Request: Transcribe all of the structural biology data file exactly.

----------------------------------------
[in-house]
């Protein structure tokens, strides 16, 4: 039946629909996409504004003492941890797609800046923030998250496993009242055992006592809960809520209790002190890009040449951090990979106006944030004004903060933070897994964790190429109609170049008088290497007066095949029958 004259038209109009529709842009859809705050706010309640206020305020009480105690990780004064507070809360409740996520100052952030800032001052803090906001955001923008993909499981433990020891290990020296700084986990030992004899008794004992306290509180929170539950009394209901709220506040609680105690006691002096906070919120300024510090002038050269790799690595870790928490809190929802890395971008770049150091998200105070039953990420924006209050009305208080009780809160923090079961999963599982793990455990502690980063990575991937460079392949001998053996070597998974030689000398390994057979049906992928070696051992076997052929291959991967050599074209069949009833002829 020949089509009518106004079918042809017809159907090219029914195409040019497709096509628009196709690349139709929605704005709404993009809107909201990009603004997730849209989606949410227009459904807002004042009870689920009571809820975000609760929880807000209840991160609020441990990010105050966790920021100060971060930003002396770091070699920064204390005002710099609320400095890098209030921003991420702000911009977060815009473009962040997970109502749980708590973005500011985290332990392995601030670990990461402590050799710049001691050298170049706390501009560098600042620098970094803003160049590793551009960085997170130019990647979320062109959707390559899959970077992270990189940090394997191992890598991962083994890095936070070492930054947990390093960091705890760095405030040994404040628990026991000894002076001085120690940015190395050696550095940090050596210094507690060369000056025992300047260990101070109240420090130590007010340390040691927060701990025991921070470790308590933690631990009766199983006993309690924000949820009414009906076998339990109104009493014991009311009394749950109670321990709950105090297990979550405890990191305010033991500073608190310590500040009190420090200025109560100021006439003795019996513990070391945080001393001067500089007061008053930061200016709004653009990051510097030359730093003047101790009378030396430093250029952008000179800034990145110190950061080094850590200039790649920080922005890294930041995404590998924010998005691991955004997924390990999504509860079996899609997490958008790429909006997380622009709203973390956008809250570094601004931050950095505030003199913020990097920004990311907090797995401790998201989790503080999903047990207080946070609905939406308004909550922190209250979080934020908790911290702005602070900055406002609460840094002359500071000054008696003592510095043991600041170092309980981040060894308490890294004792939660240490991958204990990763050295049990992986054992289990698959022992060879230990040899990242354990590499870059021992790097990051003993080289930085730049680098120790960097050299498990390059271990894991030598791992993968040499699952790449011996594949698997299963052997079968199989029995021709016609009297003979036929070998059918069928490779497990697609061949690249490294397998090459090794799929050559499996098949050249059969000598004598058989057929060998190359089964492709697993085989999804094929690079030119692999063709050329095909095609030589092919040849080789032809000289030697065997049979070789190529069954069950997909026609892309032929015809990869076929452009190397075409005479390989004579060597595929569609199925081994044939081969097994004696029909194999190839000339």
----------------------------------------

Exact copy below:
[in-house]
């Protein structure tokens, strides 16, 4: 039946629909996409504004003492941890797609800046923030998250496993009242055992006592809960809520209790002190890009040449951090990979106006944030004004903060933070897994964790190429109609170049008088290497007066095949029958 004259038209109009529709842009859809705050706010309640206020305020009480105690990780004064507070809360409740996520100052952030800032001052803090906001955001923008993909499981433990020891290990020296700084986990030992004899008794004992306290509180929170539950009394209901709220506040609680105690006691002096906070919120300024510090002038050269790799690595870790928490809190929802890395971008770049150091998200105070039953990420924006209050009305208080009780809160923090079961999963599982793990455990502690980063990575991937460079392949001998053996070597998974030689000398390994057979049906992928070696051992076997052929291959991967050599074209069949009833002829 020949089509009518106004079918042809017809159907090219029914195409040019497709096509628009196709690349139709929605704005709404993009809107909201990009603004997730849209989606949410227009459904807002004042009870689920009571809820975000609760929880807000209840991160609020441990990010105050966790920021100060971060930003002396770091070699920064204390005002710099609320400095890098209030921003991420702000911009977060815009473009962040997970109502749980708590973005500011985290332990392995601030670990990461402590050799710049001691050298170049706390501009560098600042620098970094803003160049590793551009960085997170130019990647979320062109959707390559899959970077992270990189940090394997191992890598991962083994890095936070070492930054947990390093960091705890760095405030040994404040628990026991000894002076001085120690940015190395050696550095940090050596210094507690060369000056025992300047260990101070109240420090130590007010340390040691927060701990025991921070470790308590933690631990009766199983006993309690924000949820009414009906076998339990109104009493014991009311009394749950109670321990709950105090297990979550405890990191305010033991500073608190310590500040009190420090200025109560100021006439003795019996513990070391945080001393001067500089007061008053930061200016709004653009990051510097030359730093003047101790009378030396430093250029952008000179800034990145110190950061080094850590200039790649920080922005890294930041995404590998924010998005691991955004997924390990999504509860079996899609997490958008790429909006997380622009709203973390956008809250570094601004931050950095505030003199913020990097920004990311907090797995401790998201989790503080999903047990207080946070609905939406308004909550922190209250979080934020908790911290702005602070900055406002609460840094002359500071000054008696003592510095043991600041170092309980981040060894308490890294004792939660240490991958204990990763050295049990992986054992289990698959022992060879230990040899990242354990590499870059021992790097990051003993080289930085730049680098120790960097050299498990390059271990894991030598791992993968040499699952790449011996594949698997299963052997079968199989029995021709016609009297003979036929070998059918069928490779497990697609061949690249490294397998090459090794799929050559499996098949050249059969000598004598058989057929060998190359089964492709697993085989999804094929690079030119692999063709050329095909095609030589092919040849080789032809000289030697065997049979070789190529069954069950997909026609892309032929015809990869076929452009190397075409005479390989004579060597595929569609199925081994044939081969097994004696029909194999190839000339």